Beginning with a scene from Charlotte Bronte’s time as a student-teacher in Brussels, Harman explores how it is possible that a “plain, poor, clever, half-educated, dependent spinster daughter” found a moment of freedom in a Catholic confessional that taught her how to survive her most powerful feelings by transmuting them into art.
Harman is the author of five major literary biographies and has taught at English universities in Manchester and Oxford. Unlike Gaskell’s biography of Charlotte, which is often criticized for its bias, Harman’s protagonist is no tragic heroine but a fiercely independent woman with extraordinary talent facing a remote life on the English moors.
As well as being a literary genius, Bronte was a truly self-conscious woman. She was quite small, missing many teeth, so unpleasing in her appearance that even her friends would comment on her unkempt and frizzy hair. As a young woman among schoolgirls, she stood out for her academic abilities as well as her physical feebleness. Her eyesight was terrible, but her humility and expansive knowledge endeared her to her classmates.
Bronte, being a girl, with her family on the brink of poverty and coping with an alcoholic brother, felt the stab of responsibility to go out and equip herself for the best career open to her. She made an attempt to become a governess; however, she did not care for small children, finding herself bored and unappreciated by her employers. The best reasonable escape route was to set up a school, and this would require a knowledge of languages. After an appeal to Aunt Branwell for funds, in 1842 she and Emily departed for Brussels to attend the highly recommended Pensionnat run by Madame Zoe Heger and her husband.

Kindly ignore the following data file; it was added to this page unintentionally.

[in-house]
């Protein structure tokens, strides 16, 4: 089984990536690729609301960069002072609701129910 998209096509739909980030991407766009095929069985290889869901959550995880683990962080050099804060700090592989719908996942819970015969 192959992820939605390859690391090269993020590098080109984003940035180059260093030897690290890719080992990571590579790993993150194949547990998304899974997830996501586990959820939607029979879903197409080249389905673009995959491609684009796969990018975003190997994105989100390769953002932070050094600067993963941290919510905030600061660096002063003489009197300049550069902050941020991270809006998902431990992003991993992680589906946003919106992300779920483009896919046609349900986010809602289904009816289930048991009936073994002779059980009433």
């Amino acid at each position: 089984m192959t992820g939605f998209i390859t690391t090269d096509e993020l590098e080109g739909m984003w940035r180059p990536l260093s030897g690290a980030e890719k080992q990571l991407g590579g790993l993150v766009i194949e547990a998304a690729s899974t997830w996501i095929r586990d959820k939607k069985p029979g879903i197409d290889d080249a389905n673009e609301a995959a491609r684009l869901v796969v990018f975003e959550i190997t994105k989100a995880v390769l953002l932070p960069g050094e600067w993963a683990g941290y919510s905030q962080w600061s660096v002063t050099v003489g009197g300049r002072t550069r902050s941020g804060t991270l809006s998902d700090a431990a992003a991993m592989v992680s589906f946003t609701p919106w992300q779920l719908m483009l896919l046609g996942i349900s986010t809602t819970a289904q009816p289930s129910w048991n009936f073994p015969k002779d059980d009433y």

She was obsessed with her teacher at the Pensionnat, Constantin Heger, who would serve as inspiration for characters in her novels. The most striking passage in
Jane Eyre, when Jane hears Rochester’s voice calling out to her at the time of great crisis in her life, he being many miles away, seems to recall Charlotte’s longing for her Master. Harman writes, “The wavering line between fact and fiction seems to disappear here, as does the distinction between what inspires a novel and how novels in turn affect life."
The Bronte sisters were aware that critics often displayed a bias when commenting on women’s attempt to publish. They were either unfairly chastised or merely flattered, leading the sisters to conclude using pseudonyms would be advisable. The pen names Currier, Acton, and Ellis Bell allowed them to publish poems and novels without being subjected to the prejudice and misogyny of the print culture of their day.
Harman writes with great empathy for the suffering inflicted on Bronte both as a woman writer and survivor of so many family tragedies. Chapter headings evoke a pilgrim seeking refuge. The
chapter on the The Professor is titled “Long-looked-for Tidings,” The one on Emily’s death is called “Across the Abyss.”
When writing about Bronte’s feelings for her teacher, Harman writes with poetic insight, “the union she craved with Heger was one of souls; a possession, a haunting, a living-through, a sharing of ideas, intensely verbal, profoundly silent, an enveloping warmth of love and shared awareness of power.”
A Fiery Heart provides us with a troubling account of what it must have been like to live under formidable conditions: the frustration of being a woman writer, the unfairness, the constant scrutiny, and at the same time a sense of excitement—We are being published! The sisters felt they were becoming both visible and their talents appreciated. This is a riveting book about a gifted and driven subject who defied convention to become the iconic author we know today.